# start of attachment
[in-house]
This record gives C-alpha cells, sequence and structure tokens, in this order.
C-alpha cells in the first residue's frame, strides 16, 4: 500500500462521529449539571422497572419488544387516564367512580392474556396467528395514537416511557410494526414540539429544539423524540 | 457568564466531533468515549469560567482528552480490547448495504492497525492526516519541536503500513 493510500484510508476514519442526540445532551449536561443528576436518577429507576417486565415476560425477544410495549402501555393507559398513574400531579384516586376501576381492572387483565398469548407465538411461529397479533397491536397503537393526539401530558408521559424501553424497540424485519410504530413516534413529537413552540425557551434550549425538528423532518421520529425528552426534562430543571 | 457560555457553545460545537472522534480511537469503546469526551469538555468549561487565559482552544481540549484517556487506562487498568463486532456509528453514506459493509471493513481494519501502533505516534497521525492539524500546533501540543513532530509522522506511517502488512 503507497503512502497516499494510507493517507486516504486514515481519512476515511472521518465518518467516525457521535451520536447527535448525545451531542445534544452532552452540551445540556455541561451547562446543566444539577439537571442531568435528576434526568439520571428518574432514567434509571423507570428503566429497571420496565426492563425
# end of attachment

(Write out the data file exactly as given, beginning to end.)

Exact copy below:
[in-house]
This record gives C-alpha cells, sequence and structure tokens, in this order.
C-alpha cells in the first residue's frame, strides 16, 4: 500500500462521529449539571422497572419488544387516564367512580392474556396467528395514537416511557410494526414540539429544539423524540 | 457568564466531533468515549469560567482528552480490547448495504492497525492526516519541536503500513 493510500484510508476514519442526540445532551449536561443528576436518577429507576417486565415476560425477544410495549402501555393507559398513574400531579384516586376501576381492572387483565398469548407465538411461529397479533397491536397503537393526539401530558408521559424501553424497540424485519410504530413516534413529537413552540425557551434550549425538528423532518421520529425528552426534562430543571 | 457560555457553545460545537472522534480511537469503546469526551469538555468549561487565559482552544481540549484517556487506562487498568463486532456509528453514506459493509471493513481494519501502533505516534497521525492539524500546533501540543513532530509522522506511517502488512 503507497503512502497516499494510507493517507486516504486514515481519512476515511472521518465518518467516525457521535451520536447527535448525545451531542445534544452532552452540551445540556455541561451547562446543566444539577439537571442531568435528576434526568439520571428518574432514567434509571423507570428503566429497571420496565426492563425